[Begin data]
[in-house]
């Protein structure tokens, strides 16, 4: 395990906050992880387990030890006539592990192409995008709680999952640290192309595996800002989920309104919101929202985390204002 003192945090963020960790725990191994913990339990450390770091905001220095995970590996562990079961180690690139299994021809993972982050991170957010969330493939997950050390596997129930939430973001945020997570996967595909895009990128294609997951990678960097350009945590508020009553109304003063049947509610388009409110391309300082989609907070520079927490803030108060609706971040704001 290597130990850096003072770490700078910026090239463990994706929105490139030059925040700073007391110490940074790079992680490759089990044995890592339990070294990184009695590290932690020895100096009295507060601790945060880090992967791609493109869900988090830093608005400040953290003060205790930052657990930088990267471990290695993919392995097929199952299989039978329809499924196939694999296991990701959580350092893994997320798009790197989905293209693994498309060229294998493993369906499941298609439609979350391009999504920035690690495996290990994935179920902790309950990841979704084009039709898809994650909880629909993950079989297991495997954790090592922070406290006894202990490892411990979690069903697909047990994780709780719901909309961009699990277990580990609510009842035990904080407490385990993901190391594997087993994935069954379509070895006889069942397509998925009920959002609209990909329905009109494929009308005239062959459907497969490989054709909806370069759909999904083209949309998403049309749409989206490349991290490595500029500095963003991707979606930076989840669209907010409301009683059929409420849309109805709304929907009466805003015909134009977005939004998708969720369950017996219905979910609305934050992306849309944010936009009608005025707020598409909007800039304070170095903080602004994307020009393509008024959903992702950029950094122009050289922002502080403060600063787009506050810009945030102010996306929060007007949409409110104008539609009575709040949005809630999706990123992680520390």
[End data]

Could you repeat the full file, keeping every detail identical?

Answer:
[in-house]
């Protein structure tokens, strides 16, 4: 395990906050992880387990030890006539592990192409995008709680999952640290192309595996800002989920309104919101929202985390204002 003192945090963020960790725990191994913990339990450390770091905001220095995970590996562990079961180690690139299994021809993972982050991170957010969330493939997950050390596997129930939430973001945020997570996967595909895009990128294609997951990678960097350009945590508020009553109304003063049947509610388009409110391309300082989609907070520079927490803030108060609706971040704001 290597130990850096003072770490700078910026090239463990994706929105490139030059925040700073007391110490940074790079992680490759089990044995890592339990070294990184009695590290932690020895100096009295507060601790945060880090992967791609493109869900988090830093608005400040953290003060205790930052657990930088990267471990290695993919392995097929199952299989039978329809499924196939694999296991990701959580350092893994997320798009790197989905293209693994498309060229294998493993369906499941298609439609979350391009999504920035690690495996290990994935179920902790309950990841979704084009039709898809994650909880629909993950079989297991495997954790090592922070406290006894202990490892411990979690069903697909047990994780709780719901909309961009699990277990580990609510009842035990904080407490385990993901190391594997087993994935069954379509070895006889069942397509998925009920959002609209990909329905009109494929009308005239062959459907497969490989054709909806370069759909999904083209949309998403049309749409989206490349991290490595500029500095963003991707979606930076989840669209907010409301009683059929409420849309109805709304929907009466805003015909134009977005939004998708969720369950017996219905979910609305934050992306849309944010936009009608005025707020598409909007800039304070170095903080602004994307020009393509008024959903992702950029950094122009050289922002502080403060600063787009506050810009945030102010996306929060007007949409409110104008539609009575709040949005809630999706990123992680520390």